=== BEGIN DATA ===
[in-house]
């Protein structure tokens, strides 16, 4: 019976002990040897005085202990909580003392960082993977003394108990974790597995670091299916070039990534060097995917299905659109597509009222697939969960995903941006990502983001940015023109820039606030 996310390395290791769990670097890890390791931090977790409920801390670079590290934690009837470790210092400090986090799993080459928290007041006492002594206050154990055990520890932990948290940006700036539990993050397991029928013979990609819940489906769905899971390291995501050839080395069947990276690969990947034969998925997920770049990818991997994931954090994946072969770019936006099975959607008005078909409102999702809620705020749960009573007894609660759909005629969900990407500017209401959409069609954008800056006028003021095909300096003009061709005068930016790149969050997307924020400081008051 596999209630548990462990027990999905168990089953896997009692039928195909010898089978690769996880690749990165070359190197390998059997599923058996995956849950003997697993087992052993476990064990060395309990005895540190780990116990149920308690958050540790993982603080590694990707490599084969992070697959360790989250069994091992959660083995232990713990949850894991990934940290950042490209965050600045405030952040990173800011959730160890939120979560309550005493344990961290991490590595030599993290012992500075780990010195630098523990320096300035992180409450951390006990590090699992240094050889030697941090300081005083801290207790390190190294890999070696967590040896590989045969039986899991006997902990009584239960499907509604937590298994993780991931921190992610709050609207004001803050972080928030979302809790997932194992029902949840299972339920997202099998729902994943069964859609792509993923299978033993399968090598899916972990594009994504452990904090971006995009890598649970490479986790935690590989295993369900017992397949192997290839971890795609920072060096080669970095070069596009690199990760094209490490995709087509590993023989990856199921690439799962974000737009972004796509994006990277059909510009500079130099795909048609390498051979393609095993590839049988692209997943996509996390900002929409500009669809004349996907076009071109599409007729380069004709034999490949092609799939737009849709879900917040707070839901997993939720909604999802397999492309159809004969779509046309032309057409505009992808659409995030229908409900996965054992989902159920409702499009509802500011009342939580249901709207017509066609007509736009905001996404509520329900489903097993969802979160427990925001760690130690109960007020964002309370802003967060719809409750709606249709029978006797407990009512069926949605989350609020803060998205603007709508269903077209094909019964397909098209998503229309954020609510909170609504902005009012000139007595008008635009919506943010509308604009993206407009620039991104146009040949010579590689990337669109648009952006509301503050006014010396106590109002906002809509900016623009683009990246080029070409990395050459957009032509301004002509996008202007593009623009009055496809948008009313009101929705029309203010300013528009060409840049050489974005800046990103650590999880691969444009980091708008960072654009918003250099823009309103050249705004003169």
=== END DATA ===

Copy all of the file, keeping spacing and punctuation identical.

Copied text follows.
[in-house]
């Protein structure tokens, strides 16, 4: 019976002990040897005085202990909580003392960082993977003394108990974790597995670091299916070039990534060097995917299905659109597509009222697939969960995903941006990502983001940015023109820039606030 996310390395290791769990670097890890390791931090977790409920801390670079590290934690009837470790210092400090986090799993080459928290007041006492002594206050154990055990520890932990948290940006700036539990993050397991029928013979990609819940489906769905899971390291995501050839080395069947990276690969990947034969998925997920770049990818991997994931954090994946072969770019936006099975959607008005078909409102999702809620705020749960009573007894609660759909005629969900990407500017209401959409069609954008800056006028003021095909300096003009061709005068930016790149969050997307924020400081008051 596999209630548990462990027990999905168990089953896997009692039928195909010898089978690769996880690749990165070359190197390998059997599923058996995956849950003997697993087992052993476990064990060395309990005895540190780990116990149920308690958050540790993982603080590694990707490599084969992070697959360790989250069994091992959660083995232990713990949850894991990934940290950042490209965050600045405030952040990173800011959730160890939120979560309550005493344990961290991490590595030599993290012992500075780990010195630098523990320096300035992180409450951390006990590090699992240094050889030697941090300081005083801290207790390190190294890999070696967590040896590989045969039986899991006997902990009584239960499907509604937590298994993780991931921190992610709050609207004001803050972080928030979302809790997932194992029902949840299972339920997202099998729902994943069964859609792509993923299978033993399968090598899916972990594009994504452990904090971006995009890598649970490479986790935690590989295993369900017992397949192997290839971890795609920072060096080669970095070069596009690199990760094209490490995709087509590993023989990856199921690439799962974000737009972004796509994006990277059909510009500079130099795909048609390498051979393609095993590839049988692209997943996509996390900002929409500009669809004349996907076009071109599409007729380069004709034999490949092609799939737009849709879900917040707070839901997993939720909604999802397999492309159809004969779509046309032309057409505009992808659409995030229908409900996965054992989902159920409702499009509802500011009342939580249901709207017509066609007509736009905001996404509520329900489903097993969802979160427990925001760690130690109960007020964002309370802003967060719809409750709606249709029978006797407990009512069926949605989350609020803060998205603007709508269903077209094909019964397909098209998503229309954020609510909170609504902005009012000139007595008008635009919506943010509308604009993206407009620039991104146009040949010579590689990337669109648009952006509301503050006014010396106590109002906002809509900016623009683009990246080029070409990395050459957009032509301004002509996008202007593009623009009055496809948008009313009101929705029309203010300013528009060409840049050489974005800046990103650590999880691969444009980091708008960072654009918003250099823009309103050249705004003169």